EDIT: Screenshot. Changed height to 40 for this one.

Lissajous rendering

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Hmm, it just hangs for me with python 3.2.3 (and 2.7.3) on Ubuntu. I guess I need to dig up a windows VM from somewhere. Or learn python. –  DigitalTrauma Apr 30 at 21:10
    
@DigitalTrauma Hm. I'm running 3.3.2. Strange that it doesn't work though, don't see any platform-specific procedures in my code. –  Trimsty Apr 30 at 21:20
    
Save as lissajous.py, then run python3 lissajous.py 2 3 should be sufficient, right? –  DigitalTrauma Apr 30 at 21:22
    
@DigitalTrauma Oh, oh, sorry. It takes input from stdin, not the args (failed to specify that...oops). Space-separated. –  Trimsty Apr 30 at 21:23
    
Aha - I guess I should have seen input() and guessed that. Works fine now for me with 3.2.3. +1 –  DigitalTrauma Apr 30 at 21:28

C# - 360 352 (cross platform - 332 for Windows only)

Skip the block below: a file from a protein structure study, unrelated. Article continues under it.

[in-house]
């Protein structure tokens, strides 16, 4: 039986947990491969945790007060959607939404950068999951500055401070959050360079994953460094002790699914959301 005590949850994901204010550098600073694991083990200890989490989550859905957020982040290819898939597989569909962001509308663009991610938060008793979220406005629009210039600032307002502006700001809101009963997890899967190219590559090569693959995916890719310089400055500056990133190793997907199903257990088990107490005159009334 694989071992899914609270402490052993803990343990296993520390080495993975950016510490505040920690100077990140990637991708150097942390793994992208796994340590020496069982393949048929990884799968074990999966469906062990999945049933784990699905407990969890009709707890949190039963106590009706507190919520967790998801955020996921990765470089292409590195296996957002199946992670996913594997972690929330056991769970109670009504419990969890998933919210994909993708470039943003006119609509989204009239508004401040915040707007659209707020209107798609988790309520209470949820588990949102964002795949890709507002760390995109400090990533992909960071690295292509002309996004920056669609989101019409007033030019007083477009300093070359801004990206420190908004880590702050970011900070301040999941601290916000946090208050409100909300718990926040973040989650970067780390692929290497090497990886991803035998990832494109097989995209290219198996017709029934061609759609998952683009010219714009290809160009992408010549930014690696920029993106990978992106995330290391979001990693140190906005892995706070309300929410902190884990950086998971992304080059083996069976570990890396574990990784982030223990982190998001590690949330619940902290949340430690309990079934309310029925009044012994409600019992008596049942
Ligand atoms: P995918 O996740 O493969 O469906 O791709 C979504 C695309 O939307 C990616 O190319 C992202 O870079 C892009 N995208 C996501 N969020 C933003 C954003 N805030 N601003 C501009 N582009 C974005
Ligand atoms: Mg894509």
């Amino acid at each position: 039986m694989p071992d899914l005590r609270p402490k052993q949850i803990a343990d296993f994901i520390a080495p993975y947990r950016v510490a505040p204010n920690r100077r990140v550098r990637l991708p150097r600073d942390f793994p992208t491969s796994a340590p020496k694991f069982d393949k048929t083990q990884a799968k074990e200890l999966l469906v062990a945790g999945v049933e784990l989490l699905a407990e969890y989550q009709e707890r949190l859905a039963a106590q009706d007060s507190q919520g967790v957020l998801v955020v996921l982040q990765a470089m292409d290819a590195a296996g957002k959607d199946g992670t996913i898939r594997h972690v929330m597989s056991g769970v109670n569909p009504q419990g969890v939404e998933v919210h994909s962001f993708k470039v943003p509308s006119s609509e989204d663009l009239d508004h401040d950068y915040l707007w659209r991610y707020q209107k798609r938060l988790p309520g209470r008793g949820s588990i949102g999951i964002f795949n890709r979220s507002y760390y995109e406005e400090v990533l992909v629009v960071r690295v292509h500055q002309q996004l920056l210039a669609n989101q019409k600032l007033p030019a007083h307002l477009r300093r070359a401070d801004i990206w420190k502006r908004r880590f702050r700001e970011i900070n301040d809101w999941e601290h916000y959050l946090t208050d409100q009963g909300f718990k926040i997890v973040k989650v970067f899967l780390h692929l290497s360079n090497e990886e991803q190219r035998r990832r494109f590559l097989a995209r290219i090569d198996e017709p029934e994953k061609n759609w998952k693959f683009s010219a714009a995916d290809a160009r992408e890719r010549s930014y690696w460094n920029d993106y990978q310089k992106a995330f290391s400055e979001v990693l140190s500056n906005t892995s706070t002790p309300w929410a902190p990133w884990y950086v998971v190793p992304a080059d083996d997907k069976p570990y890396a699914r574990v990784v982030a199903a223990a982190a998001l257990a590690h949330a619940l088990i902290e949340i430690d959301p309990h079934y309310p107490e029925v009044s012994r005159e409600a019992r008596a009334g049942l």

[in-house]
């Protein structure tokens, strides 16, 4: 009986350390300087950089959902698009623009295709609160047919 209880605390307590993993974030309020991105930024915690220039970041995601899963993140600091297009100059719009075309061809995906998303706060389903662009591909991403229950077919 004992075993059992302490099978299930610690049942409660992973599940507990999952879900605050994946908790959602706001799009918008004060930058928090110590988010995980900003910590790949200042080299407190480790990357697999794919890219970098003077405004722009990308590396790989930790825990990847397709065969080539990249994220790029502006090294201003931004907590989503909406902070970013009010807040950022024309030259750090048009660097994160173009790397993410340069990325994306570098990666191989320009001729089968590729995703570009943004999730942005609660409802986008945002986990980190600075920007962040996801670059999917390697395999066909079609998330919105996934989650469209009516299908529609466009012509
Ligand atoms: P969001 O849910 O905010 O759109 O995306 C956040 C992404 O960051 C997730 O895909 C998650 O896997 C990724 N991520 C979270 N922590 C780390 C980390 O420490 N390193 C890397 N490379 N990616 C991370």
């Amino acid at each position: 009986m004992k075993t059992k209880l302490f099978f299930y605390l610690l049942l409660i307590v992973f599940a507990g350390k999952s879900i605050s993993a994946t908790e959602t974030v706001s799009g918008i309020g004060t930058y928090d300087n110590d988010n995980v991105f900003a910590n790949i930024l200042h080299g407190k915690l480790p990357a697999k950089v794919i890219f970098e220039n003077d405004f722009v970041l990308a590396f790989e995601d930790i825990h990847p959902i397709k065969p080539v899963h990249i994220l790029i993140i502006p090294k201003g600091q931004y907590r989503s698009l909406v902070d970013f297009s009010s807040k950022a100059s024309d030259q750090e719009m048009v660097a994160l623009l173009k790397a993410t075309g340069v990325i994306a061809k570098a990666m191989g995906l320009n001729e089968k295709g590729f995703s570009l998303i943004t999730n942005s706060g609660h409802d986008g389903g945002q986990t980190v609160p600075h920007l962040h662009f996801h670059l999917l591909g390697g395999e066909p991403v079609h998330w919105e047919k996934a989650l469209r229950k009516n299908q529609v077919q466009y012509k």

Edited after micro-golfing and rounding bug fix + suggestion by Ypnypn

Not exactly a contender at that length - and it's pretty much a verbatim copy of the reference - but oh well. :)

namespace System{class P{static int Main(string[]m){double p=Math.PI*2,a=int.Parse(m[0]),b=int.Parse(m[1]),q,t;for(;;)for(q=0;q<p;q+=p/200){var s=new string(' ',1920).ToCharArray();for(t=0;t<p;t+=p/1000)s[(int)(39.5*Math.Sin(a*t+q)+40)+(int)(11.5*Math.Sin(b*t)+12)*80]='#';Console.SetCursorPosition(0,0);Console.Write(s);Threading.Thread.Sleep(20);}}}}

Memory hog, creating a new array for every refresh - originally (re)used a StringBuilder, but sacrificed it for shortness. But at least the refresh takes less than 1 ms on my old Core2.

After removing some - now length-hurtful - old golfing, thereby reducing it by 8 characters, I tried to get it back to the "poetic" 360 by reverting to double rather than int parsing, and returning to 80*24 instead of 1920. That's still only 359, though - and no other single character addition that I can think of really adds any value to the code. So we'll just stick with 352. :-)